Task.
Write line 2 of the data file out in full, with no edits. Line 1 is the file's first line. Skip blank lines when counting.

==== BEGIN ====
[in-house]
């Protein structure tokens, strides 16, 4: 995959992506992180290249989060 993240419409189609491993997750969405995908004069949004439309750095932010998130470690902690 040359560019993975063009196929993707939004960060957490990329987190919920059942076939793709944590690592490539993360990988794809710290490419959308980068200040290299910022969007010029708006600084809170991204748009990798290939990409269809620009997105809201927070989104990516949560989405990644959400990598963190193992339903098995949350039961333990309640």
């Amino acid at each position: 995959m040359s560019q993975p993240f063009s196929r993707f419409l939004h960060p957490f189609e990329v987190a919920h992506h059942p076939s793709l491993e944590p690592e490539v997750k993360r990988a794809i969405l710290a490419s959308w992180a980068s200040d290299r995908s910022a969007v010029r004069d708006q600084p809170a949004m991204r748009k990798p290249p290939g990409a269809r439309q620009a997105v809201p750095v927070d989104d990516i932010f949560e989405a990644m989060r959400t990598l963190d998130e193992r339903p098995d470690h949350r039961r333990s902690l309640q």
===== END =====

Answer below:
């Protein structure tokens, strides 16, 4: 995959992506992180290249989060 993240419409189609491993997750969405995908004069949004439309750095932010998130470690902690 040359560019993975063009196929993707939004960060957490990329987190919920059942076939793709944590690592490539993360990988794809710290490419959308980068200040290299910022969007010029708006600084809170991204748009990798290939990409269809620009997105809201927070989104990516949560989405990644959400990598963190193992339903098995949350039961333990309640």